Cataloging is expected to adhere to guidelines developed by the Technical Services Planning Committee Cataloging and Access Guidelines for Electronic Resources (CAGER). The guidelines specify that records should represent the electronic versions only, and include specific instructions to:

* Put the date of the original in Fixed Field Date1, the date of digitization in Date2, and use Form of Reproduction "s";
* Include a title (245) subfield h to indicate the resource is electronic;
* Specify the digitizing institution and date of digitization in the imprint (260);
* Include a series statement (830) for the Florida Heritage Project, justified by a general note (500);
* Use an original version note (534) to record the location of and publication information for the source document.

Catalog records also contain a target audience note (521) indicating the grade level of the material according to the Florida State Department of Education Sunshine State Standards (FDOESS).

Each record should also contain at least one Florida Heritage Timeline heading from the Florida History Timeline added as a geographic subject heading (651).

Complete MARC cataloging instructions can be found in the CAGER Guidelines.


A file of structural metadata is created for every document to indicate the relationship between the physical units of digitization (TIFF, JPEG and other images) and the logical units of publication (pages, chapters, and other parts). The metadata format used is a modified version of the Elsevier EFFECT format called DataSet.TOC.

For each electronic resource (book volume, journal issue, manuscript, etc.), the DataSet.Toc file:

* identifies and names the image files comprising the resource,
* defines the order of images,
* identifies and names the subsections (such as chapters),
* says which images belong to particular subsections,
* and establishes the order and hierarchy of subsections.


For each volume that is digitized, a directory containing one DataSet.TOC file and a set of images is sent by FTP from the contributing institution to FCLA. The metadata and images are processed by a locally written loader, which first checks that all the image files referenced by the DataSet.TOC are present, copies the images into a Florida Heritage directory, and loads the structural metadata into DB2 tables maintained on a Unix server. If instructed, the loader will also create derivative formats such as PDF files.

Once structural metadata is loaded and images are moved to the appropriate directories, access and navigation is provided by another locally written DB2 server program.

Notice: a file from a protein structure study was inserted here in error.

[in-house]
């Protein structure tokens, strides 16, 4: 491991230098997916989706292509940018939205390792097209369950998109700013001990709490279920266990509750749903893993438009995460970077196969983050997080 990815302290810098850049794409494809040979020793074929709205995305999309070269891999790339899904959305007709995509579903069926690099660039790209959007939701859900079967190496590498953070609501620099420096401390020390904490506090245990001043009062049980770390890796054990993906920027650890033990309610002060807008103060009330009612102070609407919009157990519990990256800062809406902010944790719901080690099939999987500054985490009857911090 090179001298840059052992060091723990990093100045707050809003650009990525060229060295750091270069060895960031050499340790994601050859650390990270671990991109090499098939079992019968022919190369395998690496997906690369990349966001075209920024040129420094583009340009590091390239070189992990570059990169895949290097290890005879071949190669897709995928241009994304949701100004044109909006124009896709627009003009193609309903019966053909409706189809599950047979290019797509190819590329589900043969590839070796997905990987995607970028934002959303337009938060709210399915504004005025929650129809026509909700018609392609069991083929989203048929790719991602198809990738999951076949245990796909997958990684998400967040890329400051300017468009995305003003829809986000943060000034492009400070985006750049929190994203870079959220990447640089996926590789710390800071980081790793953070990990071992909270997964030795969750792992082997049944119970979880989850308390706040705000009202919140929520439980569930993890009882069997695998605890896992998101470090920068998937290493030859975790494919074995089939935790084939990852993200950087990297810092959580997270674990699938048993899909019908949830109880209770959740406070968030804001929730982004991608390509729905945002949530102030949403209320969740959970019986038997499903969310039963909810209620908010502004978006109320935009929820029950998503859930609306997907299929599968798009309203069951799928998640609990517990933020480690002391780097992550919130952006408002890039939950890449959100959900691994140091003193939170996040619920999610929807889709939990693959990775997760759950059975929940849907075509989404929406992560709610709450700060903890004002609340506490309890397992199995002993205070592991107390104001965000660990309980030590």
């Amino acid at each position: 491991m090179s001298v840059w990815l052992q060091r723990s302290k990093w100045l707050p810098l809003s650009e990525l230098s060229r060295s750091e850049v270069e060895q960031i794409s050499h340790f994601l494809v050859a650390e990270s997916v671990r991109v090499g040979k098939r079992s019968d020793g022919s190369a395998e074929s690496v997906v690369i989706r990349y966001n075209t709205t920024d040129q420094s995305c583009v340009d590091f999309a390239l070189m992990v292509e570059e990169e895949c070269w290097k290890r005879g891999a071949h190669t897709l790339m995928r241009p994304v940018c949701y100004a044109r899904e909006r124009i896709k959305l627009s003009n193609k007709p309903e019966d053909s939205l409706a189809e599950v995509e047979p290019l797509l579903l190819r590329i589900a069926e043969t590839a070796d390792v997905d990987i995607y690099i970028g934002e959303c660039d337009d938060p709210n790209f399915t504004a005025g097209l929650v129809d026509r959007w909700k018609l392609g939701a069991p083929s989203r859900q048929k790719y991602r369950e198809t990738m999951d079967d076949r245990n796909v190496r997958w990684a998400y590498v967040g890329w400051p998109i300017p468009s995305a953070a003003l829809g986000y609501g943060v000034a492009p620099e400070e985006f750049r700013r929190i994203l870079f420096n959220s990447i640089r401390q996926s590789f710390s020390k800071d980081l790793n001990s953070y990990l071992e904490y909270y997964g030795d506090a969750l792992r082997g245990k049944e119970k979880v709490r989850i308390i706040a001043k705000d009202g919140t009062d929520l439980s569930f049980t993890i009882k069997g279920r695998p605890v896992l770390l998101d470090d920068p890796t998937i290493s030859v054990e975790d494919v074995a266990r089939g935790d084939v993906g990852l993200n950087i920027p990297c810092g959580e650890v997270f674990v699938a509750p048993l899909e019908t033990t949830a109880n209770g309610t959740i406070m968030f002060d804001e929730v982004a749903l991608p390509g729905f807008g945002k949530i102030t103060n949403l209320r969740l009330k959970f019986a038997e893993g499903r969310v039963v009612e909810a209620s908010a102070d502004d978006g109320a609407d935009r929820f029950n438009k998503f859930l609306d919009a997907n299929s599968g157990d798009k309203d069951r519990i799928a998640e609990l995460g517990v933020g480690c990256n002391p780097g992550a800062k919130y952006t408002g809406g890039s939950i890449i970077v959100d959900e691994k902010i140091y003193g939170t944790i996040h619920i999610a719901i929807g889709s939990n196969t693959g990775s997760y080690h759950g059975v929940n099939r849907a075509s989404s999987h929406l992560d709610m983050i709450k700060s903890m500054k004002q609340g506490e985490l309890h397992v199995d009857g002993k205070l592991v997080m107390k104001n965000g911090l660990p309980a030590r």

Persistent URLs referencing the server application are created by program and inserted into the bibliographic record describing the resource.


The cataloging records describing Florida Heritage resources are loaded into a shared central library management system, a locally developed application based on NOTIS, on an IBM mainframe. The records can be searched through the SUS Libraries' online catalog application, WebLUIS. All traditional catalog access points are available (author, title, subject, etc.) as well as Florida Heritage Timeline headings and grade level from the Sunshine State Standards categories.

Once records are retrieved, the URLs in the bibliographic record are used as hotlinks to the DB2 server application, which initially presents a Table of Contents display.


Participating libraries will continue to contribute materials to Florida Heritage. Funding has been provided for the digitization of approximately 50,000 additional pages by July 1, 2000.

A Panel for the Identification of Florida Heritage Resources will be formed to advise the libraries on selection of materials for digitization.

The Florida History Timeline will be fully developed to include narrative information and links to digitized materials for all Timeline headings. A thematic index to identify topics that cross Timeline categories will be developed.

The project will develop the capability of storing ASCII text obtained by performing Optical Character Recognition (OCR) on textual image files. This "dirty ASCII" will be used for full text retrieval of the documents.

The format for contributing structural metadata will be changed from the current modified EFFECT format to an XML-based structure.

Florida Heritage Collection | Publication of Archival Library & Museum Materials